Extensively used in building projects, power drills are handy utility tools that have this tendency to spark like nobody’s business. These sparks could scare a first-time user; expert users, on the other hand, would most likely not feel perturbed. However, the big question is: Are power drills supposed to spark?
Power drills are supposed to spark if they have a brushed motor powered by direct current. If the sparks are consistent and limited to the drill’s frame, there’s nothing major. However, intense sparks around the power cord, battery compartment, or motor need immediate attention.
Continue reading to find out why power drills spark, when they are dangerous, how to fix a sparking drill, and more.
Why Do Power Drills Spark?
Power drills tend to spark when:
- Used for the first time
- There are sudden changes in their speed of operation
- The drill brakes are abruptly applied
In all the above cases, friction between moving parts loosens fine carbon particles, which ignite to produce sparks.
The following causes for the sparks, however, have nothing or little to do with friction:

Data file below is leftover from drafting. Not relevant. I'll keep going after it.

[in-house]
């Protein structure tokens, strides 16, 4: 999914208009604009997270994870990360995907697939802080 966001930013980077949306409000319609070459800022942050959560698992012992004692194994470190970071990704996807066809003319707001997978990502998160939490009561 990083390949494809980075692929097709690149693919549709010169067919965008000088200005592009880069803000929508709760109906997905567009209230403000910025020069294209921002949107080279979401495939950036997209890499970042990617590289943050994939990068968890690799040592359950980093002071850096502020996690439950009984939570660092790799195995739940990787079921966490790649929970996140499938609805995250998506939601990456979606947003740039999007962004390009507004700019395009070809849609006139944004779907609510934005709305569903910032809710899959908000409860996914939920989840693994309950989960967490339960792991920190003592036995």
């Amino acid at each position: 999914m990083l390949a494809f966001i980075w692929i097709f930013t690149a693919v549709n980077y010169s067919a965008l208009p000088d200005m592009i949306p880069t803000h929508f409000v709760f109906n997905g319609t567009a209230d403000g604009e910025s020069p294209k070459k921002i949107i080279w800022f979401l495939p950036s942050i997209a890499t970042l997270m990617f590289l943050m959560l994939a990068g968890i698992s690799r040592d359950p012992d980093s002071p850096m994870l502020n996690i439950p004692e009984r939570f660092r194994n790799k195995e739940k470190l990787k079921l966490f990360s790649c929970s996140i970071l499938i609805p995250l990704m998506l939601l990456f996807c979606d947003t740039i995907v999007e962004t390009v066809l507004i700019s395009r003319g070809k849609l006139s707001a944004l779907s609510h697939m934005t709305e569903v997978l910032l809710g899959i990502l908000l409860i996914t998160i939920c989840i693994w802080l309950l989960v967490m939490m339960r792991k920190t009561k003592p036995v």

- Worn-out moving parts
- Dust or grime build-up in the unit, hampering normal operations
- Drill bits running into certain metals/composite materials
- Loose or faulty power cord
In the case of cordless power drills, sparks may arise from a battery pack that is either shorting out or needs cleaning/replacement.
How to Differentiate Between Normal Sparks and the Hazardous Ones?
To safely operate a power drill and not get easily rattled by the slightest glimpses of fire, you should know when a power drill spark is normal and when it is not.
While the commutator is usually made from copper, the brushes on the motor are made of soft carbon.
Starting up a power drill causes the carbon brushes to rub against the commutator, scattering combustible carbon dust into the drill’s electromagnetically charged body. Long story short, sparks generate.
Consistent sparks within the frame of a running drill are quite normal, provided you are not working in a restricted space.
It’s not safe to operate power drills in the vicinity of inflammable gases or airborne debris. As the carbon brushes wear out, the sparking will subside.
However, that also means the brushes will have to be replaced as the drill would then stop working as effectively as it did or should.
Sparks that emanate from the drill bit when it hits metal or composite surfaces are also normal.